36 Gaskill, 2013

37 Pain Assessment Recommendations
Consumption/Body Weight/Fecal Production Easy to measure Reliable indicator of distress Retrospective – can take 24 hours to observe. Good practice as part of standard husbandry care. Corticosterone Did not correlate to pain. Not recommended.

38 Pain Assessment Recommendations
Telemetry May not be pain specific. Require surgery for implantation – not practical for high throughput or cage-side use.

39 Pain Assessment Recommendations
Nesting: Measuring latency to nesting or evaluating nest quality may not be pain specific. However, it is an easy, first line cage-side assessment for identifying animals in need of veterinary attention. If normals are established, can assess a large number of cages in matter of minutes

40 Pain Assessment Recommendations
Pain Faces and Pain Specific Behavior Once identify animals in need of veterinary attention, use to evaluate presence and severity of unalleviated pain. May take more time, but is pain specific.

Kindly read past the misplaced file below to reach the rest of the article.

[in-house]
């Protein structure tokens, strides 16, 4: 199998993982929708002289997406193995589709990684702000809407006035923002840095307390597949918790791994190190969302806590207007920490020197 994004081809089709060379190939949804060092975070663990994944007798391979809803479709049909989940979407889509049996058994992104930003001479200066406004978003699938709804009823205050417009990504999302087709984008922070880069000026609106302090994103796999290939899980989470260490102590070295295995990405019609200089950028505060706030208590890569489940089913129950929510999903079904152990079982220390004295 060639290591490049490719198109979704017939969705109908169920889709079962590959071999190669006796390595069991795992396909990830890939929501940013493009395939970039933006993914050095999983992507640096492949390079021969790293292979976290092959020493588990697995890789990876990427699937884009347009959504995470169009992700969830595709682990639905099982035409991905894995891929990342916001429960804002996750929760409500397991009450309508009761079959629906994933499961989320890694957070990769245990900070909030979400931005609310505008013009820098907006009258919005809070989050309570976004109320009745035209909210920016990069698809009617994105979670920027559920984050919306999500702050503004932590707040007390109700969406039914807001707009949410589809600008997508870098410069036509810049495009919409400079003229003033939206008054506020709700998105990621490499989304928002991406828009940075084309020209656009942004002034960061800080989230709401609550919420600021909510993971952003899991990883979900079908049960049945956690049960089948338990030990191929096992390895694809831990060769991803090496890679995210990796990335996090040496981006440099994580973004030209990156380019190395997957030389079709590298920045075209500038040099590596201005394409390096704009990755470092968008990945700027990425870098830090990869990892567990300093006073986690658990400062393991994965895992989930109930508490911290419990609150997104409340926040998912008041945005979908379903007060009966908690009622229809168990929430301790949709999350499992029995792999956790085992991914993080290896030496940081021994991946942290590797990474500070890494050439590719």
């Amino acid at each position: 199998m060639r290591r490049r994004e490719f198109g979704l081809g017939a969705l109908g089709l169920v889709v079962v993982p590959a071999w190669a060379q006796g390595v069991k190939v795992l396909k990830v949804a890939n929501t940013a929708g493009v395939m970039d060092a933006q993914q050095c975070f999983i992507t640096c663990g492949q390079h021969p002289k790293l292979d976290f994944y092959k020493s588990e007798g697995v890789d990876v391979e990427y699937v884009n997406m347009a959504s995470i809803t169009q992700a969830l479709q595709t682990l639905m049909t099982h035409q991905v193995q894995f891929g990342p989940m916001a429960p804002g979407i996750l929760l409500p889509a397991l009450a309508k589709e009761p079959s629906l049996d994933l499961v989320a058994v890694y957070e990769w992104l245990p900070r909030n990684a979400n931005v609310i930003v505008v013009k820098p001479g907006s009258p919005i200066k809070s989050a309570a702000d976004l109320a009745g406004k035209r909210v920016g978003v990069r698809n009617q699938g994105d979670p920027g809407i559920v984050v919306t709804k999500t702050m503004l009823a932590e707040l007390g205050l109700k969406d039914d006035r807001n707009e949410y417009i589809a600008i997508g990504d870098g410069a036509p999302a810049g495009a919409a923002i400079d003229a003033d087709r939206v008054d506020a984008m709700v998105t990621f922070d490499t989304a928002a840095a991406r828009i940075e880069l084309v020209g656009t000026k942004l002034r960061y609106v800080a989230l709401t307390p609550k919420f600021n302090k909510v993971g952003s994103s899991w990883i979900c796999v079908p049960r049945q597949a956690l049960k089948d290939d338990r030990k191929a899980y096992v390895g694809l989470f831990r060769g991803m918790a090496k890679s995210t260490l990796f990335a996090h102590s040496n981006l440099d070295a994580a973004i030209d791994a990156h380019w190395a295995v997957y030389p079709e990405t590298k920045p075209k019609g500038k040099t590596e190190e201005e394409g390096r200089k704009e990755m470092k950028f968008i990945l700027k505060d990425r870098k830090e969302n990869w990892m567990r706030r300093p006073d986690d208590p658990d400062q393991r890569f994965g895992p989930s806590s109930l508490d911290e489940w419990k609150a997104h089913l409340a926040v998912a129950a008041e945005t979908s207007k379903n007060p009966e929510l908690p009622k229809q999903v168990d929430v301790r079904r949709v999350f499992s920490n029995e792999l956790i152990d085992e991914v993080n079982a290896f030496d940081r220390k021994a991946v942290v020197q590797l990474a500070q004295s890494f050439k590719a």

41 Hot Topics in Analgesia
Pain Assessment Non-pharmacologic Analgesia Oral Dosing of Analgesia Sustained Release Analgesia Tramadol Multimodal Analgesia Transdermal Analgesia Regional Analgesia

42 Non-pharmacologic Analgesia Approaches
Acupuncture Cryoanalgesia Social Housing Enrichment

43 Acupuncture Acupuncture treatments resulted in significant improvement in mobility in chimps with osteoarthritis pain. (Magden, 2014) Better Worse

44 Acupuncture Electroacupuncture (EA) in rats:
Inhibited neuropathic pain after spinal ligation surgery. (Jiang, 2013) Reduced thermal and mechanical nociception, as well as paw inflammation after intraplantar CFA injection. (Wang, 2013)

45 (Wang, 2013)

46 Cryoanalgesia Topical vapocoolant for local anesthesia for tail biopsies in preweanling mice: Significant increase in tail pinch latency and had significantly lower increase in blood glucose. However, more licking and re-bleeding (Matthias, 2013). Struggled more, had more bleeding, erythema, and swelling, which persisted for up to 12 h (Paluch 2014 ). Did not significantly improve behavioral response to tail biopsy in adult mice (Jones, 2012 ).